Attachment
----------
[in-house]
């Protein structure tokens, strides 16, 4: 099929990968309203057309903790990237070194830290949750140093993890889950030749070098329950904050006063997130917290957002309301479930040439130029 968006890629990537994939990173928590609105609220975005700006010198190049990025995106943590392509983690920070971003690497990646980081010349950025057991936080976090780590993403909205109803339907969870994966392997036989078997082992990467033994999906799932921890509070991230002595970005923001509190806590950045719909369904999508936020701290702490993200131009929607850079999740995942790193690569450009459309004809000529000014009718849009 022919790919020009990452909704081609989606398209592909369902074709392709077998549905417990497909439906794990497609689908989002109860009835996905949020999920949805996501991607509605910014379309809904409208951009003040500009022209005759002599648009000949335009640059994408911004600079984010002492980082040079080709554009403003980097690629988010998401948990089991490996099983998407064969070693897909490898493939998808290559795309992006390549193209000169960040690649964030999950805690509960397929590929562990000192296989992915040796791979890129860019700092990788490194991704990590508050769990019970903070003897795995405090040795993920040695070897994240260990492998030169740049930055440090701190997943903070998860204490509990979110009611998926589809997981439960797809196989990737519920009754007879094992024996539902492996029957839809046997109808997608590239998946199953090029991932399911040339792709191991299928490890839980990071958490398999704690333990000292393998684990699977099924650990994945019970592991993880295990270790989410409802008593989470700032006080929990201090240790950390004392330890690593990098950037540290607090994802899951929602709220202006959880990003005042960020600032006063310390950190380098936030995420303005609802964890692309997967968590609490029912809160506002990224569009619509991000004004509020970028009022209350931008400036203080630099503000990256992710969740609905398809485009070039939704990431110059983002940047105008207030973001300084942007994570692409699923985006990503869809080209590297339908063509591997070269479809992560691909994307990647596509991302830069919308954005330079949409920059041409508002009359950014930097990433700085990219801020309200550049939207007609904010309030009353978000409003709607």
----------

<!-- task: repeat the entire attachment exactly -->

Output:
[in-house]
């Protein structure tokens, strides 16, 4: 099929990968309203057309903790990237070194830290949750140093993890889950030749070098329950904050006063997130917290957002309301479930040439130029 968006890629990537994939990173928590609105609220975005700006010198190049990025995106943590392509983690920070971003690497990646980081010349950025057991936080976090780590993403909205109803339907969870994966392997036989078997082992990467033994999906799932921890509070991230002595970005923001509190806590950045719909369904999508936020701290702490993200131009929607850079999740995942790193690569450009459309004809000529000014009718849009 022919790919020009990452909704081609989606398209592909369902074709392709077998549905417990497909439906794990497609689908989002109860009835996905949020999920949805996501991607509605910014379309809904409208951009003040500009022209005759002599648009000949335009640059994408911004600079984010002492980082040079080709554009403003980097690629988010998401948990089991490996099983998407064969070693897909490898493939998808290559795309992006390549193209000169960040690649964030999950805690509960397929590929562990000192296989992915040796791979890129860019700092990788490194991704990590508050769990019970903070003897795995405090040795993920040695070897994240260990492998030169740049930055440090701190997943903070998860204490509990979110009611998926589809997981439960797809196989990737519920009754007879094992024996539902492996029957839809046997109808997608590239998946199953090029991932399911040339792709191991299928490890839980990071958490398999704690333990000292393998684990699977099924650990994945019970592991993880295990270790989410409802008593989470700032006080929990201090240790950390004392330890690593990098950037540290607090994802899951929602709220202006959880990003005042960020600032006063310390950190380098936030995420303005609802964890692309997967968590609490029912809160506002990224569009619509991000004004509020970028009022209350931008400036203080630099503000990256992710969740609905398809485009070039939704990431110059983002940047105008207030973001300084942007994570692409699923985006990503869809080209590297339908063509591997070269479809992560691909994307990647596509991302830069919308954005330079949409920059041409508002009359950014930097990433700085990219801020309200550049939207007609904010309030009353978000409003709607």